In the first of a new series, Nicky McCourt, well known in Dundalk entertainment circles, but above all as a serious Oriel Park fan – or maybe fanatic – answers the questions. (Pic: Arthur Kinahan)
When did this love affair with Oriel Park begin?
In the 1955/’56 season.
Dundalk versus St. Patrick’s Athletic, taken there by my father. It ended in a draw with Shay Gibbons getting the equaliser for Pat’s. Sundays were all about rushing the dinner and then racing up to Oriel for a 3:30 kick-off.
Some of the teams and players?
Leo McDonagh was a classy wing-half and Ted McNeill, the goalkeeper, would jump on a hand grenade to save a shot. But my all-time favourite was Jimmy Hasty, the one-arm maestro. Ronnie Whelan, St. Patrick’s, was a great inside forward, and Evergreen United’s John Coughlan was a tank of a centre-half who took no prisoners. Ronnie Nolan was another great defender, and the sight of him and his Shamrock Rovers colleagues arriving at Oriel in Princess cars was something else. Talk about style.
Were you in Dalymount for the 1958 Cup win?
Unfortunately, no – financial constraints in the homestead. I listened to the game on the radio (or the wireless, as it was in those days) and remember Philip Greene shouting when Hubie Gannon scored: “Someone is waving a bucket in the Dundalk fans.” Liam Hennessy missed a penalty for Rovers, and I remember meeting Ted McNeill many years later and he told me that he tried to put Hennessy off by wishing him the best of luck. His reply: “Get back in those goals.” He then kicked the ball wide. The referee was an Englishman, Denis Howell, who later became a Minister in a Labour government. The FAI used to bring over English referees because they didn’t trust the home guard to be neutral.
Another landmark was the game marking the first game at the ‘new’ Oriel Park in 1966, when teams began to play ‘the other way around’. Were you there?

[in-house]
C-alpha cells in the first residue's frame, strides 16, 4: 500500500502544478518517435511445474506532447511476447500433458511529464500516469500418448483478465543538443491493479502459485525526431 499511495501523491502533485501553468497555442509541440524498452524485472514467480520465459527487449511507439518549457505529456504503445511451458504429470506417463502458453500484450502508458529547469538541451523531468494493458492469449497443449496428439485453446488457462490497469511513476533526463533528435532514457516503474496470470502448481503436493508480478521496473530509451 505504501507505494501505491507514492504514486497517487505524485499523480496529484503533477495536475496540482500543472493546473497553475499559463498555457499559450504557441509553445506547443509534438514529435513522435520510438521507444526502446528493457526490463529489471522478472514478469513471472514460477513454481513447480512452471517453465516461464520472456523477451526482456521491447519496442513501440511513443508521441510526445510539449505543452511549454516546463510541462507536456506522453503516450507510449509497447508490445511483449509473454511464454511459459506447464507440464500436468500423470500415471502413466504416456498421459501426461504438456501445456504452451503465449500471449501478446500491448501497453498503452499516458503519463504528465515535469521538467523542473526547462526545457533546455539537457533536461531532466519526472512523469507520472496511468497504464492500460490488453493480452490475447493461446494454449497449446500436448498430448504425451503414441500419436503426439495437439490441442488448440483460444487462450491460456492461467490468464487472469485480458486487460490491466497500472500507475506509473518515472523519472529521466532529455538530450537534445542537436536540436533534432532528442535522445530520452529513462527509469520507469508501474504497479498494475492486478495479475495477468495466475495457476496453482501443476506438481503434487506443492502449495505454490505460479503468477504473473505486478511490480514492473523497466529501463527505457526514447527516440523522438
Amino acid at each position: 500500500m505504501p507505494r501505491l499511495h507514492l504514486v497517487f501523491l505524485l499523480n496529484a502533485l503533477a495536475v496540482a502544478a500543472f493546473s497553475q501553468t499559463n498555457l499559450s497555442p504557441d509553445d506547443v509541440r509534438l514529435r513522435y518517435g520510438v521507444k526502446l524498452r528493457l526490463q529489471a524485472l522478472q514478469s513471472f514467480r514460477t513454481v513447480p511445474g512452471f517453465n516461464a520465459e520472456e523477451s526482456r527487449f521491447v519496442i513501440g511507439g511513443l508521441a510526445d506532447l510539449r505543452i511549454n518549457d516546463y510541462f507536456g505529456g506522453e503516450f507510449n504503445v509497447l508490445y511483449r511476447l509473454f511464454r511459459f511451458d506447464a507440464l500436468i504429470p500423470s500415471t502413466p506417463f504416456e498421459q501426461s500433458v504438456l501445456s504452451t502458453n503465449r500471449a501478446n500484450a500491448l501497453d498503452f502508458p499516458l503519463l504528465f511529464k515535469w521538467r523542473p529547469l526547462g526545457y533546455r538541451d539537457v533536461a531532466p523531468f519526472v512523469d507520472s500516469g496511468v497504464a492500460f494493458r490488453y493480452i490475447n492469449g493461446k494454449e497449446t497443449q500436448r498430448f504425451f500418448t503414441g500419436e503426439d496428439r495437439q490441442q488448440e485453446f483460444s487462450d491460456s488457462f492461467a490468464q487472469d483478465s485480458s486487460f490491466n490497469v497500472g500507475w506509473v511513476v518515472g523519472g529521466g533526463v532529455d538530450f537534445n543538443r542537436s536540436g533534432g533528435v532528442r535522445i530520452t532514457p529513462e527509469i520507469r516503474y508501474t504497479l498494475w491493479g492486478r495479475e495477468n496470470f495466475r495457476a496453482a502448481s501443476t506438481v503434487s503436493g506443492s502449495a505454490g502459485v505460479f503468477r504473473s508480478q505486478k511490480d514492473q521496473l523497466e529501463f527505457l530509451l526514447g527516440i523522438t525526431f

Yes, this was the start of a new era. Jackie Carey was manager of Notts Forest and Joe Baker, signed for a then record £100,000, was at centre-forward, and Welsh International, Terry Hennessy, at wing-half. Musical entertainment was provided by the Portadown Brass Band, led by no other than Ted McNeill.
We’ll come back to soccer later. You’re an ex-CBS boy and in your days at school, Gaelic football was the only game. Did you ever play?
Yes, in the old Gaels field. In secondary school, Thursday afternoons were devoted to games. I was always played in goals, where I could do least damage.
Ever in Croke Park?
Yes, at a Leinster hurling final. I was brought there courtesy of a good friend in Macardles Brewery, Gerry O’Hara, who was a great Kilkenny fan. Kilkenny won.
.... and St. Brigid’s Park?
As I was born on the Doylesfort Road I was considered a “Dowdaller”. I saw Louth play there a long time ago, and I think that was the only time I was there.
What about the San Siro? (That’s the Sean O’Mahony’s pitch, not where the two Milan teams play)
Yes. I was reared in the Quay, and saw O’Mahony’s on a few occasions, but I was in the neighbouring Clancy Park, where Quay Celtic play, more often.
Did you celebrate O’Mahonys’ championship win four years ago?